I realize not everyone knows my “Why.”
You may have stumbled upon my blog or my social media accounts and wondered, “Why is this woman so persistent about food allergies?” Here’s why.
On an October morning in 2013, I was being interviewed, along with several other food allergy moms, for a local newspaper article. We were at our friend’s home, who was an NYU nursing colleague of mine from my very first job as an RN.
My colleague and I lost touch, due to changing jobs and moving away. However, about 10 years later, we ran into each other and realized we were living on the same street! As fate would have it, we also became food allergy moms. Like our old days in the hospital, we joined forces, used our skills and got to work, this time educating others on the seriousness of food allergies. Our friendship didn’t miss a beat, even after all those years.
During the interview, the reporter was overwhelmed with our stories. He decided one article wasn’t enough. He wanted to do a series of articles to help educate readers on this growing public health concern. We were delighted! I left feeling accomplished and heard.
Word travels fast in our town, even faster in our tight knit food allergy community. On my way home, I received word about a local 14 year old boy who was fighting for his life in the ICU because of a severe anaphylactic reaction to peanuts.
My heart sank. The joy and satisfaction I felt after the interview quickly disappeared.
I remember thinking, “This can’t be happening. This is what we were just talking about with the reporter! We are failing our families whose lives depend on accurate food allergy education. We were too late.”
I learned his name: Giovanni Cipriano. I learned about his family and how connected they were (and still are) to the village where I live. I knew so many people who knew him as well as his parents.
Although we never met, I felt like I knew him too. Tragically, on October 18, 2013, Giovanni passed away. His story is shared here, as told by his mom. It is absolutely heart wrenching to read.
Giovanni’s Funeral Mass was held at our parish where my family belongs and volunteers. Because of being such an active parishioner, I decided to attend Giovanni’s Funeral Mass, and quietly represent the food allergic community.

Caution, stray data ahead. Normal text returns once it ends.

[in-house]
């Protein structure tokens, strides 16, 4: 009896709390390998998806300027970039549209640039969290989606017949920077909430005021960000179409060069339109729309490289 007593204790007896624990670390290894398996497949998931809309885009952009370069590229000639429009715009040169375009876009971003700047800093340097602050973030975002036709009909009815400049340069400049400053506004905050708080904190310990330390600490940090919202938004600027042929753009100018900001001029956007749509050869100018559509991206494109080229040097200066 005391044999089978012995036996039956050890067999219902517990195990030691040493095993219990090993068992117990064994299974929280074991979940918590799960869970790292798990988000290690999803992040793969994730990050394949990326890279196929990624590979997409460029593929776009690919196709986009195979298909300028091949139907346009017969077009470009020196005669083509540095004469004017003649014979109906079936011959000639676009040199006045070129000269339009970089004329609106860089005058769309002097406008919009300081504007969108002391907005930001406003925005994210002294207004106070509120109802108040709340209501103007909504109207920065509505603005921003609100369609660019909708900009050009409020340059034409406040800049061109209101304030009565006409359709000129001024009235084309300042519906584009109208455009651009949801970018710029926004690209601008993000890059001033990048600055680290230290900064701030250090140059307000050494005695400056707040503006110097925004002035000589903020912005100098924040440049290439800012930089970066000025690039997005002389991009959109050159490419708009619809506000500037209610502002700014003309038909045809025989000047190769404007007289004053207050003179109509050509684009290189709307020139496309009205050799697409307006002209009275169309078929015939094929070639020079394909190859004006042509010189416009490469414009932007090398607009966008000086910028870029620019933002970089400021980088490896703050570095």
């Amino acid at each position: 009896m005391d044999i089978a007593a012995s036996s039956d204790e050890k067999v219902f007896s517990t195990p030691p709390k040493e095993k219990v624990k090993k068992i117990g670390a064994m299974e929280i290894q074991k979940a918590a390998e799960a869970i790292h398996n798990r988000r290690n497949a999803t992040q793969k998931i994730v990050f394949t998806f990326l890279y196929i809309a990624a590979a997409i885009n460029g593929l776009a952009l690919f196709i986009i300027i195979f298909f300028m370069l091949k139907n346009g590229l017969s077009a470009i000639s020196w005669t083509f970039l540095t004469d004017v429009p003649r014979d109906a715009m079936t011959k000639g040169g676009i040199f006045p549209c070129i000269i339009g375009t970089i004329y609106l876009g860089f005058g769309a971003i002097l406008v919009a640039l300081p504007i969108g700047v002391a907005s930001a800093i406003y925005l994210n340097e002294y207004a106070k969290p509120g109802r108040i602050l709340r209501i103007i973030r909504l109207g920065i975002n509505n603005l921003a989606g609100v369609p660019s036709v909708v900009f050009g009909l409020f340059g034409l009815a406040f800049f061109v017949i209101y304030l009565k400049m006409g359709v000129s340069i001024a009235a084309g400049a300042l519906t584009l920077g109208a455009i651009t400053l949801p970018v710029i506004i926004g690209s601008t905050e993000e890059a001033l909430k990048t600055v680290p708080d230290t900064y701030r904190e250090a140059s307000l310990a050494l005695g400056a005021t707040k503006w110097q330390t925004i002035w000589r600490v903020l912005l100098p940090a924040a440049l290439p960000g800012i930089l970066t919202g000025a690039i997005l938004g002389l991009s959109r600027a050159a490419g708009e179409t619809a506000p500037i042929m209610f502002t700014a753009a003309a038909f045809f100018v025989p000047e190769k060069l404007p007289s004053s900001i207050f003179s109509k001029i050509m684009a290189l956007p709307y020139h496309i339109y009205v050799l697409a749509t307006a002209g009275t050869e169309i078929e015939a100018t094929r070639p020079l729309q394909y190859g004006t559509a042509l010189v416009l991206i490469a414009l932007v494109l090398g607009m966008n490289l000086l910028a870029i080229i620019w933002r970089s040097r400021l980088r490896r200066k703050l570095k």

I sat in our church, surrounded by Giovanni’s classmates, his family and friends, all of us filled with such awful sadness. With my heart wide open, I said a silent prayer and promised to do whatever I could to keep such a tragedy from happening again.
I could do more, and suddenly I knew this without a doubt.
It is about educating, advocating and supporting our families so they can raise their children safely, and live this food restricted life to the fullest.
And that is my “Why.”
My “Why” is greater than me, my child or my family. It is about an entire community.
My “Why” has taught me to find the strength and faith I never thought possible. Because of motherhood, being a nurse, an old friend and colleague, a little boy named Giovanni and his mom, Georgina, my worlds collided. In a moment of prayer, through heartbreak and determination, my “Why” emerged.
A while later, Giovanni’s mom organized an event in our area, in conjunction with an organization called Compassion 4 Anaphylaxis. Georgina and I finally met as two food allergy moms, for the first time. My family and I helped pin teal ribbons all over town, in memory of her son.
Our friendship was immediate. Our work together began.
Between Georgina’s Love for Giovanni Foundation and our Friends Helping Friends Food Allergy Support Group, we put our “Whys” together. We help others. We continue to share laughter, tears and frustrations, almost six years later.
My “Why” has given me so much more in return, a life enriched with friendship and grace. We will keep going, in Giovanni’s memory, and for all those families who have lost children to anaphylaxis from food allergies.
Until There Is Not One More. ❤